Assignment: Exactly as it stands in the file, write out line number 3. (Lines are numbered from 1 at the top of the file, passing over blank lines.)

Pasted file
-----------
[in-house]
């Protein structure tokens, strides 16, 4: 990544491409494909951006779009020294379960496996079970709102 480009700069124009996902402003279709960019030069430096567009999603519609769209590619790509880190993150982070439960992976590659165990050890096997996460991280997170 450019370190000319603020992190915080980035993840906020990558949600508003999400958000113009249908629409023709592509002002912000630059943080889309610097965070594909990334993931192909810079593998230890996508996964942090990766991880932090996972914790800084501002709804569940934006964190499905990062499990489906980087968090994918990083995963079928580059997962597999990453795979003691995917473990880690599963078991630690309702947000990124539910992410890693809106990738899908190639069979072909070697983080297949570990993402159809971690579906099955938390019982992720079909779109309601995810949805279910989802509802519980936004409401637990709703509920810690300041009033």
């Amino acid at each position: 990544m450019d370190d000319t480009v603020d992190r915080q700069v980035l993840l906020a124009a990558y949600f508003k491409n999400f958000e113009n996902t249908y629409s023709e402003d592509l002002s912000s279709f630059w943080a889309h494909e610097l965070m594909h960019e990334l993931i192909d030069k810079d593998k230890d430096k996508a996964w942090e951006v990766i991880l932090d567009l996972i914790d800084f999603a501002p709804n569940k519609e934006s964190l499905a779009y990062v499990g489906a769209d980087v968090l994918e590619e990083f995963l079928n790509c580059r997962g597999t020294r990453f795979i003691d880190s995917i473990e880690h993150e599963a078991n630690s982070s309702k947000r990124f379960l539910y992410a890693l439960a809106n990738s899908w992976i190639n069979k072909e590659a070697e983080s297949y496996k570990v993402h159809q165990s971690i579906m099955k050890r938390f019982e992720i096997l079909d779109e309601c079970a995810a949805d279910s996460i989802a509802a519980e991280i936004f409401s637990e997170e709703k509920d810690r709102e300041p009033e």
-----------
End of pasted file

């Amino acid at each position: 990544m450019d370190d000319t480009v603020d992190r915080q700069v980035l993840l906020a124009a990558y949600f508003k491409n999400f958000e113009n996902t249908y629409s023709e402003d592509l002002s912000s279709f630059w943080a889309h494909e610097l965070m594909h960019e990334l993931i192909d030069k810079d593998k230890d430096k996508a996964w942090e951006v990766i991880l932090d567009l996972i914790d800084f999603a501002p709804n569940k519609e934006s964190l499905a779009y990062v499990g489906a769209d980087v968090l994918e590619e990083f995963l079928n790509c580059r997962g597999t020294r990453f795979i003691d880190s995917i473990e880690h993150e599963a078991n630690s982070s309702k947000r990124f379960l539910y992410a890693l439960a809106n990738s899908w992976i190639n069979k072909e590659a070697e983080s297949y496996k570990v993402h159809q165990s971690i579906m099955k050890r938390f019982e992720i096997l079909d779109e309601c079970a995810a949805d279910s996460i989802a509802a519980e991280i936004f409401s637990e997170e709703k509920d810690r709102e300041p009033e």